Cruise Ships

Shore Power Comes Online in Miami

One of the largest cruise ports in the world just went live with shore power, marking a significant step towards a more sustainable cruising future. The Port of Miami, in partnership with Carnival Corporation, MSC Cruises, Norwegian Cruise Line Holdings, Royal Caribbean Group, Virgin Voyages, and Florida Power & Light Company, has announced that five of its cruise ship berths are now capable of providing shore power to ships while docked. Yesterday, the Carnival Conquest was the first ship to connect to this system.

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All of the major cruise lines partnered with PortMiami and Florida Power & Light to implement this program. (Image courtesy of PortMiami)

What is shore power and why does it matter?

Cruise ships are energy-intensive, requiring vast amounts of electricity to power all the ship’s systems every day. Traditionally, ships run their diesel or liquefied natural gas (LNG) engines to produce this electricity, meaning that even when docked, they continually run some of their engines to maintain onboard operations. This results in significant emissions and environmental impact. It’s like leaving your car running while at a picnic so you can have the radio playing.

Shore power allows ships to plug into the local electric grid, enabling them to turn off their engines while in port. According to PortMiami, this change can reduce emissions by up to 98%. This reduction is substantial, as highlighted by PortMiami’s statement: “The annual emission reduction estimate associated with the connection to shore power at one terminal is equivalent to the emission reduction associated with the removal of 7,500 cars from the road.”

Is shore power really green?

The environmental benefits of shore power depend on the sources of electricity in the local grid. For shore power to be truly green, the grid should incorporate renewable energy sources, such as solar, wind, and geothermal power, rather than relying heavily on fossil fuels like coal. As more sustainable energy options come online, the environmental impact of shore power will further decrease, making it an even more attractive solution for reducing emissions in port cities.

More ports are requiring shore power

PortMiami is among several major ports adopting shore power. In New York, the Brooklyn Cruise Terminal has been equipped with shore power since 2016, and the Manhattan Cruise Terminal is slated to have shore power capabilities by 2025. Similarly, the Port of Seattle has been a leader in this area, with its shore power system operational since 2009 at both Pier 66 and Pier 91. In 2021, the Port of Seattle announced plans to expand its shore power infrastructure, targeting 100% shore power utilization by 2030.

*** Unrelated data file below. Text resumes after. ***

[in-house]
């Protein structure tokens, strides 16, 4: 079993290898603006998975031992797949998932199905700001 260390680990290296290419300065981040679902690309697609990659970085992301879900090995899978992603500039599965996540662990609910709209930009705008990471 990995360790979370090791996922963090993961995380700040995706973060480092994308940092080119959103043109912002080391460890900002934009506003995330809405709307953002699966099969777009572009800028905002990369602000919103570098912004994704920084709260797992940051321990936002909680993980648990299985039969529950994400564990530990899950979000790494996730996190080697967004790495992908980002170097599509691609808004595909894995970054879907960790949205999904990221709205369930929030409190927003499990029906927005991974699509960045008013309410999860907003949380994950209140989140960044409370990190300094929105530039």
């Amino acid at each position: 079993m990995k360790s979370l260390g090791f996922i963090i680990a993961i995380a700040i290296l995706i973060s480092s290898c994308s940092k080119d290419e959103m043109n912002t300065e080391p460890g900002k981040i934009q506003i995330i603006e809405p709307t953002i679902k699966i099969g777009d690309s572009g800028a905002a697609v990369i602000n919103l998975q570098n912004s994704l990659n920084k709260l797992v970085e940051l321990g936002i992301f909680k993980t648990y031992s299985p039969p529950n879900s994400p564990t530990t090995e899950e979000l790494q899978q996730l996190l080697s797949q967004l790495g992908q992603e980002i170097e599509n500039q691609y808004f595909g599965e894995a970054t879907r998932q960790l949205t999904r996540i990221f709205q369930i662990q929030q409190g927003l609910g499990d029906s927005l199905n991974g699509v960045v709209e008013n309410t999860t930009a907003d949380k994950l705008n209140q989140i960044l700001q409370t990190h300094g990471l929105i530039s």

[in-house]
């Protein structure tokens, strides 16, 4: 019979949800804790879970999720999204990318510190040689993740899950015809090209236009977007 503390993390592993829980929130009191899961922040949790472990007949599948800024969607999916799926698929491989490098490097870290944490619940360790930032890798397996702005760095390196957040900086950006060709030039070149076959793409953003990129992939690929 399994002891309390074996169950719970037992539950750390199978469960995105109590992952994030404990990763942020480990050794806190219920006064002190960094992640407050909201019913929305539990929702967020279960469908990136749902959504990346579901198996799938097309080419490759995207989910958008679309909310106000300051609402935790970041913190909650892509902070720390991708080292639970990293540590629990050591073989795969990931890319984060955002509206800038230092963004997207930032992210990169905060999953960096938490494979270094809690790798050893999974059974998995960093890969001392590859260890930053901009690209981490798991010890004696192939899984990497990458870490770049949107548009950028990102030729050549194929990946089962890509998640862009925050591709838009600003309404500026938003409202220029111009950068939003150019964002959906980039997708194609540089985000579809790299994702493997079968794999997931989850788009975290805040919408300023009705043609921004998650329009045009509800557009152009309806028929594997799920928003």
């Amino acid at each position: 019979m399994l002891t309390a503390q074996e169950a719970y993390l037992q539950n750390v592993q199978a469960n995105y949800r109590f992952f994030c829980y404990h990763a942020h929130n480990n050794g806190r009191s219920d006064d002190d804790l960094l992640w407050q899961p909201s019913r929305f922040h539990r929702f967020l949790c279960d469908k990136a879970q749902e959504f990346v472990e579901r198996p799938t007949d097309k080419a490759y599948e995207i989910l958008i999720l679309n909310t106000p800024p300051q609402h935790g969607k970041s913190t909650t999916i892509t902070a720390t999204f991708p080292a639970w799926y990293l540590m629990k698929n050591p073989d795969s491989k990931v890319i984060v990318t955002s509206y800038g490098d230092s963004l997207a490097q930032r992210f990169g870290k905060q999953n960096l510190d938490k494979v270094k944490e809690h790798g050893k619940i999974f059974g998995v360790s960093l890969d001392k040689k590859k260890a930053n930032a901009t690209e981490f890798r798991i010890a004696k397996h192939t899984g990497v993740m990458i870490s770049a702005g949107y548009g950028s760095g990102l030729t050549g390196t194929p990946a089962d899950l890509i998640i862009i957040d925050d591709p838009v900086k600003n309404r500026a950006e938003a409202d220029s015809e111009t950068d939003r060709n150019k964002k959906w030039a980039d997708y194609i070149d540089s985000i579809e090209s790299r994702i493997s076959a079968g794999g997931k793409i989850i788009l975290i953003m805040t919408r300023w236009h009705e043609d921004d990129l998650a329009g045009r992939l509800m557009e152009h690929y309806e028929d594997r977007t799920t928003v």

Cruise lines are getting ready on their end. 67% of Carnival Corporation’s fleet is equipped to use shore power while Royal Caribbean’s fleet had 30 ships ready at the end of 2023.

Providing a greener future for cruising

Cruising is not an environmentally friendly activity, but the companies are all making strides to reduce their environmental impact. The shore power initiatives will reduce the ports’ environmental impact and mitigate noise pollution in the surrounding areas. It’s a big step forward in a more sustainable future for cruising.

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Randy Young

Randy Young is the founder and editor-in-chief at Cruise Spotlight. He has been in marketing for 19 years and has been cruising for just as long. Over the years, he's worked with products like TVs, copiers, light bulbs, and EV chargers, but cruising has always been his passion. There's nothing Randy likes more than the first couple of hours on a ship, exploring every nook and cranny and seeing how it's different from everything else out there. He's known for providing detailed and analytical coverage of cruising to help cruisers get a comprehensive picture of a ship's offerings.